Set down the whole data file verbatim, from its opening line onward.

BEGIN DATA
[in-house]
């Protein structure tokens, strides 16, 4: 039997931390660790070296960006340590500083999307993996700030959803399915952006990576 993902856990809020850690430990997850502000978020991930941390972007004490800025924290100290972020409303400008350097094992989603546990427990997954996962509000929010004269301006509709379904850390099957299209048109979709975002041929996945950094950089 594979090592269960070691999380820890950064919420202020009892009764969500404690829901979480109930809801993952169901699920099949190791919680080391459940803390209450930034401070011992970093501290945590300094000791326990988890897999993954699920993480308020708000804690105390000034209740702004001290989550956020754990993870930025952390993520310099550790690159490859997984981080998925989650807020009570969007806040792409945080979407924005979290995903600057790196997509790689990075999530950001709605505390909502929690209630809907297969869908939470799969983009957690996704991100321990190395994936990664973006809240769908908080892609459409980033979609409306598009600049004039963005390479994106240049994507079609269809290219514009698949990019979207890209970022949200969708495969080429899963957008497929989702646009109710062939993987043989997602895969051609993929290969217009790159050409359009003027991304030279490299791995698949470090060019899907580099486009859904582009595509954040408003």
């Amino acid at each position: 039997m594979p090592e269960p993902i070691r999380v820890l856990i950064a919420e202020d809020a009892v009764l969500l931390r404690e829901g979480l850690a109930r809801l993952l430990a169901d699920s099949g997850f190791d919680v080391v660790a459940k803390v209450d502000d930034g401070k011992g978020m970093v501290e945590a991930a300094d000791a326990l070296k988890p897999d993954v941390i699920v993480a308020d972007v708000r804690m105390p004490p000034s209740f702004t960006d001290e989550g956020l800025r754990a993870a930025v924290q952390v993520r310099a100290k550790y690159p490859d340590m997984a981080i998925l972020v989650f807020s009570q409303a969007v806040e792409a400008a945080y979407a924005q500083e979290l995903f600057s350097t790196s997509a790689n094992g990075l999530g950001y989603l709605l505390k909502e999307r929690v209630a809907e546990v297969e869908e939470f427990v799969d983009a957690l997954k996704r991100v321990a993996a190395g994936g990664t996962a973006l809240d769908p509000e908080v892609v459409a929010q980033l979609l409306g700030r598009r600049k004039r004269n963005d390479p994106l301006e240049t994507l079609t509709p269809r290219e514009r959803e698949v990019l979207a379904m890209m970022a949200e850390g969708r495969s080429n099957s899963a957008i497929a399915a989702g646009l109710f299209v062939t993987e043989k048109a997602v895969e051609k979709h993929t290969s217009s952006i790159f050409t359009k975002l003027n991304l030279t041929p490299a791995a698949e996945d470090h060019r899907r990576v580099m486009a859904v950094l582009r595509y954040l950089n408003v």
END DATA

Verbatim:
[in-house]
């Protein structure tokens, strides 16, 4: 039997931390660790070296960006340590500083999307993996700030959803399915952006990576 993902856990809020850690430990997850502000978020991930941390972007004490800025924290100290972020409303400008350097094992989603546990427990997954996962509000929010004269301006509709379904850390099957299209048109979709975002041929996945950094950089 594979090592269960070691999380820890950064919420202020009892009764969500404690829901979480109930809801993952169901699920099949190791919680080391459940803390209450930034401070011992970093501290945590300094000791326990988890897999993954699920993480308020708000804690105390000034209740702004001290989550956020754990993870930025952390993520310099550790690159490859997984981080998925989650807020009570969007806040792409945080979407924005979290995903600057790196997509790689990075999530950001709605505390909502929690209630809907297969869908939470799969983009957690996704991100321990190395994936990664973006809240769908908080892609459409980033979609409306598009600049004039963005390479994106240049994507079609269809290219514009698949990019979207890209970022949200969708495969080429899963957008497929989702646009109710062939993987043989997602895969051609993929290969217009790159050409359009003027991304030279490299791995698949470090060019899907580099486009859904582009595509954040408003």
């Amino acid at each position: 039997m594979p090592e269960p993902i070691r999380v820890l856990i950064a919420e202020d809020a009892v009764l969500l931390r404690e829901g979480l850690a109930r809801l993952l430990a169901d699920s099949g997850f190791d919680v080391v660790a459940k803390v209450d502000d930034g401070k011992g978020m970093v501290e945590a991930a300094d000791a326990l070296k988890p897999d993954v941390i699920v993480a308020d972007v708000r804690m105390p004490p000034s209740f702004t960006d001290e989550g956020l800025r754990a993870a930025v924290q952390v993520r310099a100290k550790y690159p490859d340590m997984a981080i998925l972020v989650f807020s009570q409303a969007v806040e792409a400008a945080y979407a924005q500083e979290l995903f600057s350097t790196s997509a790689n094992g990075l999530g950001y989603l709605l505390k909502e999307r929690v209630a809907e546990v297969e869908e939470f427990v799969d983009a957690l997954k996704r991100v321990a993996a190395g994936g990664t996962a973006l809240d769908p509000e908080v892609v459409a929010q980033l979609l409306g700030r598009r600049k004039r004269n963005d390479p994106l301006e240049t994507l079609t509709p269809r290219e514009r959803e698949v990019l979207a379904m890209m970022a949200e850390g969708r495969s080429n099957s899963a957008i497929a399915a989702g646009l109710f299209v062939t993987e043989k048109a997602v895969e051609k979709h993929t290969s217009s952006i790159f050409t359009k975002l003027n991304l030279t041929p490299a791995a698949e996945d470090h060019r899907r990576v580099m486009a859904v950094l582009r595509y954040l950089n408003v």